Note: This article was first published in Roofing Magazine.
As tempting as it may be to simply install brand-new shingles and move on to the next roof, roof replacement is the perfect time to try to address existing problems — including improper attic ventilation.
In our recent survey of residential roofing professionals across North America, most of them actual contractors, the participants revealed that the life of a shingle is cut short by 24 percent due to improper or zero attic ventilation. That was their assessment based on firsthand field experience. The premature damage they witnessed to the shingles included:
- Extreme to complete granule loss
- Blistering on the shingles
- Shingles curled up on the end
- Brittle shingles
- Premature dry-out
- Cracking and fracturing throughout the shingle
Not to mention what might be happening to the roof deck under the shingles.
Greta Bajrami, CEO of Golden Group Roofing, Westborough, Massachusetts, was one of the survey participants. Bajrami believes strongly in being the roofing contractor who solves problems — such as improper attic ventilation — not just installs a new roof.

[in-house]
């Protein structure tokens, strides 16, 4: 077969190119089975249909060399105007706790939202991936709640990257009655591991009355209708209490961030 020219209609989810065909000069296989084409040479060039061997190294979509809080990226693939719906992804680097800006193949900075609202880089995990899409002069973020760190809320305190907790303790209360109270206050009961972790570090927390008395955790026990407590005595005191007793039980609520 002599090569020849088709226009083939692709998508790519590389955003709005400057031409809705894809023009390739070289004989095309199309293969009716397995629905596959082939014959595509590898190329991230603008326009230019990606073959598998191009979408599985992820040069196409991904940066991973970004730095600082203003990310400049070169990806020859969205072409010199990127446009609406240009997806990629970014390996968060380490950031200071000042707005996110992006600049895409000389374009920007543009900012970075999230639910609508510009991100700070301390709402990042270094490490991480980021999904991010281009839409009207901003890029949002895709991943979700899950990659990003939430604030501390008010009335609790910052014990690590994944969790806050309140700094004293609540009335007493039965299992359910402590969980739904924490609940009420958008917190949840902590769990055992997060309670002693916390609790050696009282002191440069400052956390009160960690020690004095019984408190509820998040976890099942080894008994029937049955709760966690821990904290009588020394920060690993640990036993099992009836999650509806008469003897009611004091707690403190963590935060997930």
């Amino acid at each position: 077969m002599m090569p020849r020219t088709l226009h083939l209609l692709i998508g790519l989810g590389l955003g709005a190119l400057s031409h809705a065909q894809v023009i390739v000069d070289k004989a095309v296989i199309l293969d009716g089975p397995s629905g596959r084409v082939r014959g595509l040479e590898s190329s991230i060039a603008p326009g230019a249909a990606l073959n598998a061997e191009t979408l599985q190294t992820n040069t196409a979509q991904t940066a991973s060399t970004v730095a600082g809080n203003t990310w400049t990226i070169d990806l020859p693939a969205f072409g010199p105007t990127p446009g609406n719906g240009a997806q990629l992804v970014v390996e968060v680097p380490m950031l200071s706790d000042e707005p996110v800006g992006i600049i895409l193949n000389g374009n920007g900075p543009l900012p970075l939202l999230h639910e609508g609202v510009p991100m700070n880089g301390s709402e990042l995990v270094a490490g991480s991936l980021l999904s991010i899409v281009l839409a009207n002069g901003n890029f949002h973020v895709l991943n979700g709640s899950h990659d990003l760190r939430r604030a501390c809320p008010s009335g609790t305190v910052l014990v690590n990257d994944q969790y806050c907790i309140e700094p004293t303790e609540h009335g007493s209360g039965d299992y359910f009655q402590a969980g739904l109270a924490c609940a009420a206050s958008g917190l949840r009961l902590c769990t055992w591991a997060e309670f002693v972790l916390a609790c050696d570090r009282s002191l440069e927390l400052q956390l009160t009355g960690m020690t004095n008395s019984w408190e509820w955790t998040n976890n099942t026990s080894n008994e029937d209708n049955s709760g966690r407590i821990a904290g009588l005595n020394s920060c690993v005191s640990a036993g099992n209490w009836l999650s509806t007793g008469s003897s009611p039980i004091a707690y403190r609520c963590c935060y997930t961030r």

“We have to have our craftsmanship speak for itself,” Bajrami says. “If it takes just one contractor doing it the right way, then there’s one more customer we’ve helped. And that’s one more customer who does not have to deal with the brittle shingles, doesn’t have to deal with granule loss.”
“Are you going to be the roofing contractor who ignores the existing improper attic ventilation, gives the homeowner new shingles and moves on?” Bajrami asks. “Sure, you made a lot of money for the project anyway. Sure, you finished the roof faster. But you’re not going to be known as the roofing contractor who helps people. You’re not going to be known as the contractor who mediates problems for homeowners. And you’re not going to be the contractor homeowners rave about.”